In the first place I shall begin by affirming that it would be a difficult matter indeed to say too much in favour of the oyster. It is as highly appreciated at the present day as it was by the Romans hundreds of years ago, and it is certain that in centuries to come it will be found occupying a similar unrivalled position. At the same time, it must not be forgotten that it is not every person who cares for the oyster, showing that there are various forms of affliction; and we find, accordingly, that there is no half-heartedness about the like or dislike for the oyster - it is either held in the loftiest admiration, or looked upon almost with repugnance. It is both food for the sick-room and food for the strong man. It is one of the most valuable forms of nourishment for the growing child, and it gives strength to those of declining years. It is specially appropriate for the brain worker, and yet it is deservedly in great repute with the muscle user - whether athlete or artisan. It is the opening ceremony at our feasts, while it reigns supreme at supper. In short, there is everything to be said for it, while not a single word can be urged against it.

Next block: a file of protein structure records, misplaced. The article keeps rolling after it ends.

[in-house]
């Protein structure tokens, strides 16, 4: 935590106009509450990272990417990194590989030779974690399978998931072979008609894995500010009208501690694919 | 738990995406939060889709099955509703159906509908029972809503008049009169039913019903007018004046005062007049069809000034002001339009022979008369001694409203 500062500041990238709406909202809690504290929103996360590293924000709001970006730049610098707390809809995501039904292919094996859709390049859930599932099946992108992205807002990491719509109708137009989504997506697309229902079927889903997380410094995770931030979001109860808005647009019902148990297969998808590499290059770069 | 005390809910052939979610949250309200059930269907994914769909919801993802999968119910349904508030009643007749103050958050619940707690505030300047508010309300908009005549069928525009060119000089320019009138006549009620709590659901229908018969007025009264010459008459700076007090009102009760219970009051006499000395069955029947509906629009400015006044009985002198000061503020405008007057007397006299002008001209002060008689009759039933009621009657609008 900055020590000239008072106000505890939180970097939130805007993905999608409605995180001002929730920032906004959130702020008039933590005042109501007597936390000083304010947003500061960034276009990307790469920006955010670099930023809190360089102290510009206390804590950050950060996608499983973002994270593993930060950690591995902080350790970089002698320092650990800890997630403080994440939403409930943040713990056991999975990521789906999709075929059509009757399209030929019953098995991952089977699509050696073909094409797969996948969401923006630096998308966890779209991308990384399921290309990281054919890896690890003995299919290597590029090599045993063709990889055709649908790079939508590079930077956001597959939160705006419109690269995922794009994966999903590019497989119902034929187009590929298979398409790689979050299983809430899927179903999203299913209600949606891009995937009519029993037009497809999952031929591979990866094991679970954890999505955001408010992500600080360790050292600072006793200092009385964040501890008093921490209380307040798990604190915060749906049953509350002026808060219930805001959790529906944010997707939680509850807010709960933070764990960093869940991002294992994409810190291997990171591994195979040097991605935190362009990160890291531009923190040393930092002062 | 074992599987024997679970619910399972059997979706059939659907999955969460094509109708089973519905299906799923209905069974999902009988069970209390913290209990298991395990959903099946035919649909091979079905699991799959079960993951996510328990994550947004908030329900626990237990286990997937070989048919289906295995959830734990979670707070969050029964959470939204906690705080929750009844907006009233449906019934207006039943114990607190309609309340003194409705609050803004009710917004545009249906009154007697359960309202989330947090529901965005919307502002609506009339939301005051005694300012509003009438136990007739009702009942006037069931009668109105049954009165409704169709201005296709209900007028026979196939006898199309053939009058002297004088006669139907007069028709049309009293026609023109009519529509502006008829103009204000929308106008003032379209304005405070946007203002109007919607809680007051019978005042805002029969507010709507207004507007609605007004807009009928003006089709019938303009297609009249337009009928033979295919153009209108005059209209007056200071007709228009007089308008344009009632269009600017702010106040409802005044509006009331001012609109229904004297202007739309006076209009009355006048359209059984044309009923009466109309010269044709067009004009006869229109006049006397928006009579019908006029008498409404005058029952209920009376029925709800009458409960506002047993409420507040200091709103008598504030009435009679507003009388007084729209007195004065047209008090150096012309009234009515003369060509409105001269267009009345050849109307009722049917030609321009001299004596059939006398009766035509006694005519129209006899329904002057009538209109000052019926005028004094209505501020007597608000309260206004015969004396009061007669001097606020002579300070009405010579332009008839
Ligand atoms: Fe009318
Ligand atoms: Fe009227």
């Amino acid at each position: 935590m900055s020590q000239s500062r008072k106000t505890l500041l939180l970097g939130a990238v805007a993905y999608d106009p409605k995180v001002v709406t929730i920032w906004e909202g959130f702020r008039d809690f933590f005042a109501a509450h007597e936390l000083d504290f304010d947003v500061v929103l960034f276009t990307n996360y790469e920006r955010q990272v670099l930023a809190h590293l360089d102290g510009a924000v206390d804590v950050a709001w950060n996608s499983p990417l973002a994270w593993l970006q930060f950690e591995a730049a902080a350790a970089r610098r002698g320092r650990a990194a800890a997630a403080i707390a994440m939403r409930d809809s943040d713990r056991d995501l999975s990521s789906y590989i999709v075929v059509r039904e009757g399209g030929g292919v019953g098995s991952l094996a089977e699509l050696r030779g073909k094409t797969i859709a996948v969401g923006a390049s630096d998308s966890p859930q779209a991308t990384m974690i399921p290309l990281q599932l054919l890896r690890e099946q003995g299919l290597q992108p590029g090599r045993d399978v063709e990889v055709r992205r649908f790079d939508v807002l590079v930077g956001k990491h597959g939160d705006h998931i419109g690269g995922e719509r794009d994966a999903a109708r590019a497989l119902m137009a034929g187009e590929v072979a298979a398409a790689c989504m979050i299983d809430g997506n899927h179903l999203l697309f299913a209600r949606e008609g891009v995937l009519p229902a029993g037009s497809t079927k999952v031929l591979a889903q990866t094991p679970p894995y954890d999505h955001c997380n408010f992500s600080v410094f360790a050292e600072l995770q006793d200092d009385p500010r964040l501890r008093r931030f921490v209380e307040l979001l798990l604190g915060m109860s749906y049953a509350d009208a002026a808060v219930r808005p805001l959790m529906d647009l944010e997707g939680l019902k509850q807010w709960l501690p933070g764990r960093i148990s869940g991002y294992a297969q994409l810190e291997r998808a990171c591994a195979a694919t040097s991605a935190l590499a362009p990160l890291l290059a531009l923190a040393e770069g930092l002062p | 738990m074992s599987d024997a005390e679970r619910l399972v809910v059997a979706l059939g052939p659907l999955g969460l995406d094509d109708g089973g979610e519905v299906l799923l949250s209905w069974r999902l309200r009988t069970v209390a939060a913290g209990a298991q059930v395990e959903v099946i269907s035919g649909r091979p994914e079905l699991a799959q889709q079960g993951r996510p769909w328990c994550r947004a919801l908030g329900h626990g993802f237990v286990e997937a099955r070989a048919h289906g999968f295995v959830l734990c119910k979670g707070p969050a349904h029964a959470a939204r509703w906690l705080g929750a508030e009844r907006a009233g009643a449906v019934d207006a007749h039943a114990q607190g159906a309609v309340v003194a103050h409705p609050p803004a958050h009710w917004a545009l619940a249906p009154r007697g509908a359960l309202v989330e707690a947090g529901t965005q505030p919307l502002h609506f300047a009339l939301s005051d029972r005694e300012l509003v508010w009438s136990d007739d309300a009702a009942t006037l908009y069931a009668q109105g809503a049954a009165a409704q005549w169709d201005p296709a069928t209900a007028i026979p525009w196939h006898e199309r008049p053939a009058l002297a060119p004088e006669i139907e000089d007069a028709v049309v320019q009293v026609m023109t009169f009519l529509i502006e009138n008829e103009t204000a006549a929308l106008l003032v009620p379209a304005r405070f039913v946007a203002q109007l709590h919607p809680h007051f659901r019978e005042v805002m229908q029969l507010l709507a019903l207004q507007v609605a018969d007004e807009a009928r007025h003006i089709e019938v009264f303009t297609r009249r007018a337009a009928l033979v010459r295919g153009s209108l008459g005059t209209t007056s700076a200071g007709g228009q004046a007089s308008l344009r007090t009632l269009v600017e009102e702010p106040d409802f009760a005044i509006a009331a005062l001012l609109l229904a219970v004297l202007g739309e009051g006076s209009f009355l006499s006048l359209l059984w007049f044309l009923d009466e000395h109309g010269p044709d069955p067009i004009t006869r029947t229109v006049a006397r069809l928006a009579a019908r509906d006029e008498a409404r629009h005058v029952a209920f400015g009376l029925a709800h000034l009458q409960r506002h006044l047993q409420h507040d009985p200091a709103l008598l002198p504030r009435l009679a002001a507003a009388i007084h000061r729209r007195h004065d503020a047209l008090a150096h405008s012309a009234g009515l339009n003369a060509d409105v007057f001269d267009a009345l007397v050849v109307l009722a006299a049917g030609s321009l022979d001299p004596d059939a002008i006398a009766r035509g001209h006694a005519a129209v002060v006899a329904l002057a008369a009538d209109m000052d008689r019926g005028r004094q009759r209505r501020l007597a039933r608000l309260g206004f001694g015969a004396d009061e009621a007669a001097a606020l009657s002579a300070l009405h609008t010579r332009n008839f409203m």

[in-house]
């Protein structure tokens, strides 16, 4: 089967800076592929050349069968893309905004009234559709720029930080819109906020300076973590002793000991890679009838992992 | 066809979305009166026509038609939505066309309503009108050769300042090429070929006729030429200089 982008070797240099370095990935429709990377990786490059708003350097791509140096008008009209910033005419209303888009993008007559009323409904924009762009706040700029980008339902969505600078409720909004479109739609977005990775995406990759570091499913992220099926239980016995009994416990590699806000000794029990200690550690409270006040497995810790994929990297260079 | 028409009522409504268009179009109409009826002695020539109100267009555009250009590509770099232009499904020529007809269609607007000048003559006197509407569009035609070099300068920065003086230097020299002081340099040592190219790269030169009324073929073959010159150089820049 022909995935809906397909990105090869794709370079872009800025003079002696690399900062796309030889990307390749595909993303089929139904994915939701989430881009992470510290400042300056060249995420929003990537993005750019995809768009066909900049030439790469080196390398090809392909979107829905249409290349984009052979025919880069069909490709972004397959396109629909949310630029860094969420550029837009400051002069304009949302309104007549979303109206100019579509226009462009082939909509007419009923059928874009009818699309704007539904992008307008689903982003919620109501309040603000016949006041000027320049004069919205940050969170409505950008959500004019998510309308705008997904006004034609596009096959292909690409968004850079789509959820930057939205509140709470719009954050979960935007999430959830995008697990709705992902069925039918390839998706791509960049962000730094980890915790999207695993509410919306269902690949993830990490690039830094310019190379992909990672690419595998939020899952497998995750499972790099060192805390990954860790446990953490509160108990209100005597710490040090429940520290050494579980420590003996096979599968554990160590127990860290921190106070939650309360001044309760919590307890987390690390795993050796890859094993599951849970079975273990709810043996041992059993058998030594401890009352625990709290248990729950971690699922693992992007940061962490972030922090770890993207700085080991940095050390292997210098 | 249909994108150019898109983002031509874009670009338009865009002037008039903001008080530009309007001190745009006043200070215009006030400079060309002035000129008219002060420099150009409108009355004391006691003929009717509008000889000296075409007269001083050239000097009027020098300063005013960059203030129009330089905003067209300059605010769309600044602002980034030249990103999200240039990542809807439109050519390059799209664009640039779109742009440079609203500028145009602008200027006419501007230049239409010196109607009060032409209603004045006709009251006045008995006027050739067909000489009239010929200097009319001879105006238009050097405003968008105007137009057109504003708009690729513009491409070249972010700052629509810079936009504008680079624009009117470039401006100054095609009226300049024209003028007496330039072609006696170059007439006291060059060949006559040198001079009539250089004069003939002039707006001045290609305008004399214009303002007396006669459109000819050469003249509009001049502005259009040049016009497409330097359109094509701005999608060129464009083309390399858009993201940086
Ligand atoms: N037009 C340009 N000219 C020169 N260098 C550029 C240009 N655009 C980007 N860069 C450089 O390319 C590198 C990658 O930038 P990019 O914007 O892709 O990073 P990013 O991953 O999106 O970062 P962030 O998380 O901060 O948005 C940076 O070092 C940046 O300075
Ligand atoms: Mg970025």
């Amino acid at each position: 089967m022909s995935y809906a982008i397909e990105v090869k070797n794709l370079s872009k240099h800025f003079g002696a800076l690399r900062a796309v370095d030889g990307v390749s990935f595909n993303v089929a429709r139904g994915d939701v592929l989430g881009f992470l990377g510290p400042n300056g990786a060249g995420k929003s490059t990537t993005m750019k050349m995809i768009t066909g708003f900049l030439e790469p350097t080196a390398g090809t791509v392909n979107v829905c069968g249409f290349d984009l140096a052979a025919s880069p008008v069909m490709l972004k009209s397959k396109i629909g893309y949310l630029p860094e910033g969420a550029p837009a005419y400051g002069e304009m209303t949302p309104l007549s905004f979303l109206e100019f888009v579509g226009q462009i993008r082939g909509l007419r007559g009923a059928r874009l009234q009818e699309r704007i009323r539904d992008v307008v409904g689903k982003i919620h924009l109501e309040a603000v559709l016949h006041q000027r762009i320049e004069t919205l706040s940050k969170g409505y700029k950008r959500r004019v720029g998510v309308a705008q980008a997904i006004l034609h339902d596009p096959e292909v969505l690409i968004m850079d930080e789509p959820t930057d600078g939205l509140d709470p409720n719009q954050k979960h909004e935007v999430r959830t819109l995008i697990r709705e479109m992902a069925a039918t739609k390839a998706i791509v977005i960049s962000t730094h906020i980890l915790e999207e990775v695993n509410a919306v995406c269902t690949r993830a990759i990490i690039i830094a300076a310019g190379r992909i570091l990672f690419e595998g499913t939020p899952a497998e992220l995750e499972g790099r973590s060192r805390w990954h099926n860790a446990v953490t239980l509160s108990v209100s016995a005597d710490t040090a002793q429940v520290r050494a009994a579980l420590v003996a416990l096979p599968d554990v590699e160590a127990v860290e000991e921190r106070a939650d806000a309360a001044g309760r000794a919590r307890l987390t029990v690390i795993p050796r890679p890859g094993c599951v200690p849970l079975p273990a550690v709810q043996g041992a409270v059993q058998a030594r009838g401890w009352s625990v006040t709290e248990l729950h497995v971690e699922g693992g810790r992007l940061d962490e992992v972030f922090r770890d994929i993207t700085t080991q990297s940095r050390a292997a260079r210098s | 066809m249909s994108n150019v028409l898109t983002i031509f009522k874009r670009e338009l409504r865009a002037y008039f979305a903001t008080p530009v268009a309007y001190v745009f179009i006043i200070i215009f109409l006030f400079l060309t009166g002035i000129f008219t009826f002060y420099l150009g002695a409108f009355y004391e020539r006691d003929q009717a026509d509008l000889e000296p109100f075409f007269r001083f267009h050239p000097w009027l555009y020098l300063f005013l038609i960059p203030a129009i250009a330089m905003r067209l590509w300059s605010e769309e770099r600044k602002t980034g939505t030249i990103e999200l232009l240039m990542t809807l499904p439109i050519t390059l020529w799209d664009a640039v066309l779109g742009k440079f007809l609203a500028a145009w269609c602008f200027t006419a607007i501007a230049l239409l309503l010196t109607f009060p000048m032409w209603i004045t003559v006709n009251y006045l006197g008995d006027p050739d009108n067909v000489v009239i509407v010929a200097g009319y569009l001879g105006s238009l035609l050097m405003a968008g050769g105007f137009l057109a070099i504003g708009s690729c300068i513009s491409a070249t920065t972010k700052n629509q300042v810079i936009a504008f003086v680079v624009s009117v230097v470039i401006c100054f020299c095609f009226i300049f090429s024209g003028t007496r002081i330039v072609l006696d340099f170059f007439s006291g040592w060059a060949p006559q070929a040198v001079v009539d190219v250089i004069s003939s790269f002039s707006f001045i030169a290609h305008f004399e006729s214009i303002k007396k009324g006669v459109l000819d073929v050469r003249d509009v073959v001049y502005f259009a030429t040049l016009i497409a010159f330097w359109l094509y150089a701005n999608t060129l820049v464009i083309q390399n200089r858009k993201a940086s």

But if it is thus so highly appreciated in health, it is in disease that it is at its best; for here it occupies a place which nothing else can fill. Indeed, after many cases of acute or serious illness, the oyster is one of the first things which the patient looks for. In many chronic disorder's, too, it is absolutely without a rival. Thus, in anaemia, where the blood is so poor, it restores the strength; in bronchitis and other chest diseases it helps to relieve the loaded tubes of phlegm; in consumption and similar wasting maladies it conserves the vital powers; in debility it creates new force; in indigestion it is often digestible when all else is indigestible; in nervous disease it renews the nervous energy. The list, in fact, might be multiplied indefinitely, but enough has been instanced to prove the value of the oyster. It should be added, in conclusion, that it is best eaten raw, with its juice, which is its blood mixed with sea-water. A squeeze of lemon is generally employed to bring out its flavour, and, for those who are not invalids, a sensation of cayenne pepper is distinctly an improvement.